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Saturday October 25, 1980
. . . where the 1970s live forever!

News stories from Saturday October 25, 1980

Summaries of the stories the major media outlets considered to be of particular importance on this date:

  • American support of Iran could widen the Iranian-Iraqi war, Iraq's Foreign Minister Saadun Hamadi said. He added that Baghdad was disturbed by the Carter administration's efforts to "build serious, friendly relations" with Iran.

    Proposals for freeing the hostages prepared by Iran's special hostage commission were reportedly circulated among other members of Parliament for debate tomorrow. Meanwhile, reports peristed that Iran might decide on a stage-by-stage release. Some officials in Washington believed there was a chance some of the hostages would be freed in the next few days as a good-will gesture. [New York Times]

  • Farmland erosion has reached levels not seen since the days of the Dust Bowl in the 1930's. In 1977, the most recent year for which data are available, about a third of cultivated land in the United States was eroding at rates that reduced productivity, according to a major soil resources survey released by the Agriculture Department this year. [New York Times]
  • A political payroll padding trial in Philadelphia ended with the conviction of three prominent Pennsylvania politicians. The defendants are Peter Camiel, Commissioner of the Pennsylvania Turnpike Authority and former chairman of the Democratic City Committee; Vincent Fumo, Democratic state Senator from South Philadelphia, and Thomas Nolan, a former Democratic state Senator and former majority leader. [New York Times]
  • Caesars World was licensed by the New Jersey Casino Control Commission to operate the Boardwalk Regency casino in Atlantic City when the company agreed to the commission's demand that it drop its two chief executives, Clifford Perlman and his brother, Stuart The commissioners charged that the brothers, founders of Caesars, had a continuing business relationship with alleged associates of organized crime. [New York Times]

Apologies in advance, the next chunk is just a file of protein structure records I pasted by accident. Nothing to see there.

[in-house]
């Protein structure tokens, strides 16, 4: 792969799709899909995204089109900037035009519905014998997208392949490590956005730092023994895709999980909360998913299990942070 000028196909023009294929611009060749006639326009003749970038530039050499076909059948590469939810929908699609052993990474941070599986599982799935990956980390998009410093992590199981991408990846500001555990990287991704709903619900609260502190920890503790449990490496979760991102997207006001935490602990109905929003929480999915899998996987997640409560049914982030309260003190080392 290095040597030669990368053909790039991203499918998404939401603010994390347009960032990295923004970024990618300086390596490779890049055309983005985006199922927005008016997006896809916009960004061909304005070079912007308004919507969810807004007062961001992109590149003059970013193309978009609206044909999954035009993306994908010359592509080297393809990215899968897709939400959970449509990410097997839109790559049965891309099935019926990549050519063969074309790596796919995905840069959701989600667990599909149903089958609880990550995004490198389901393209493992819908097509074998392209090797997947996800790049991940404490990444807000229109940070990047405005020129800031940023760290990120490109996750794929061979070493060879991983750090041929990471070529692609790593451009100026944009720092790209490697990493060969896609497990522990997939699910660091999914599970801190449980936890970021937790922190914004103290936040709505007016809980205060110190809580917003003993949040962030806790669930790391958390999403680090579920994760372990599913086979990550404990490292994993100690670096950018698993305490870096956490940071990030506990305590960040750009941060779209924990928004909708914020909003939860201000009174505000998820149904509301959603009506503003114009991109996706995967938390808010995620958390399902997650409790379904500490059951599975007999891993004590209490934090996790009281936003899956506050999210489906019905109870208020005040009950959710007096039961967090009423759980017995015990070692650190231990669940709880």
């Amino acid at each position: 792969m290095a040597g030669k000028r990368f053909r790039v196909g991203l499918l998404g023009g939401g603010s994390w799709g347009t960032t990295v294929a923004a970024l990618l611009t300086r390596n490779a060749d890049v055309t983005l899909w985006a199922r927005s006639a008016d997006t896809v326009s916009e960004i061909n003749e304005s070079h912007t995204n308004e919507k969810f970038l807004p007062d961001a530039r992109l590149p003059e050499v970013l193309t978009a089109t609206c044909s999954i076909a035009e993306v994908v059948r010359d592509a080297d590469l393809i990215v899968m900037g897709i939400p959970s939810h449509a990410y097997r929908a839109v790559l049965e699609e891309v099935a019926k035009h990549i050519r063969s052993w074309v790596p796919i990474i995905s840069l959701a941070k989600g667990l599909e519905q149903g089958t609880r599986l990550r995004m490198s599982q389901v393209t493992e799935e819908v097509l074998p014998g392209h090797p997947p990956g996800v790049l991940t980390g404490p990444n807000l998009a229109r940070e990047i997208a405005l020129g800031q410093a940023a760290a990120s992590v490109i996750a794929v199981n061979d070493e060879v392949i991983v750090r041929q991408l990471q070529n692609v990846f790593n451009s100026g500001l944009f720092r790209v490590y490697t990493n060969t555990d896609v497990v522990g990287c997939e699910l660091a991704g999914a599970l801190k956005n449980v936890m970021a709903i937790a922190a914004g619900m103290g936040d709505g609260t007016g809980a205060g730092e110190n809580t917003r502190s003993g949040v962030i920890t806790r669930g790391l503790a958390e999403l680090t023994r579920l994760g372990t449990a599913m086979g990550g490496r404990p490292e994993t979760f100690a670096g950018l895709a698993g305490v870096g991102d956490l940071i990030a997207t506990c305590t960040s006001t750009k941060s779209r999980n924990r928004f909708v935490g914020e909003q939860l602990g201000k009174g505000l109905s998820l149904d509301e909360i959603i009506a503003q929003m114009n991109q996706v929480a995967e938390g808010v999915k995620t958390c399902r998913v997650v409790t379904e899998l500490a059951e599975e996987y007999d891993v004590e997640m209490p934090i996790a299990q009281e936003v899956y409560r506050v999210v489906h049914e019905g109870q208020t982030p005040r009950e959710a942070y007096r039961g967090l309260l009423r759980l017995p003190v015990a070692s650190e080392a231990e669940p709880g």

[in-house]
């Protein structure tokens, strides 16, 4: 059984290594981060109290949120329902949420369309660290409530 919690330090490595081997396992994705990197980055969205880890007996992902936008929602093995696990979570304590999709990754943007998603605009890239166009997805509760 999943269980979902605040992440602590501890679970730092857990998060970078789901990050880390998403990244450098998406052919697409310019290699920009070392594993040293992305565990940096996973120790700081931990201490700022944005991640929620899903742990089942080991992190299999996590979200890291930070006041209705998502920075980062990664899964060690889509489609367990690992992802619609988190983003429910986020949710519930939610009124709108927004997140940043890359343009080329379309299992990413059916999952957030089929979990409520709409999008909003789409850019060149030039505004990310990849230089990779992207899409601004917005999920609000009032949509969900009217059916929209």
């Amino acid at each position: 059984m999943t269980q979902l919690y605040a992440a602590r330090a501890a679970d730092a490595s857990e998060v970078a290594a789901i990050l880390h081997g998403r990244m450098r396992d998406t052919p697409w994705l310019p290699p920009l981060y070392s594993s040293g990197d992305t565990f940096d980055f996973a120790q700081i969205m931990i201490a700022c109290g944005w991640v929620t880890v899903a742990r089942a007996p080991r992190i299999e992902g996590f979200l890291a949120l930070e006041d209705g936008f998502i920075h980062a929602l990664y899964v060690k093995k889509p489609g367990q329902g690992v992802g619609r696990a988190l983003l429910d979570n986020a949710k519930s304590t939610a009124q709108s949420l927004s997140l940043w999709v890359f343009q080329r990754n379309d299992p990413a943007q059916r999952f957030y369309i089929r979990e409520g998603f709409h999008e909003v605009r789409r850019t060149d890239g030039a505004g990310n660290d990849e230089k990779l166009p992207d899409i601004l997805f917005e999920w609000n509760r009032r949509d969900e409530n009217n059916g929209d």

• The Andrea Doria was poorly designed and this accounted for her swift sinking in the Atlantic off Nantucket, Mass., on July 25, 1956 following a collision with the Swedish liner Stockholm, according to a new book recently published in Sweden. The author is a former employee of Sweden's Brostrom shipping conglomerate, which owned the Stockholm. [New York Times]
  • The Soviet intervention in Afghanistan was denounced by the chief delegate from Afghanistan at a United Nations conference in Belgrade. Akhtar Mohammad Paktiawal, also assailed his own government in the presence of a large Soviet delegation, and then went to Belgrade Airport, flew to Munich and asked West Germany for political asylum. [New York Times]
  • Communion will be denied to divorced Catholics who remarry if they do not abstain from sexual relations, Pope John Paul II said in an address in Rome at the closing session of the Synod of Bishops. The Pope said such divorced and remarried Roman Catholics cannot be admitted to sacraments unless "they live in a manner which is not opposed to the indissolubility of marriage, live in complete continence, abstaining from acts in which only married couples can engage." [New York Times]

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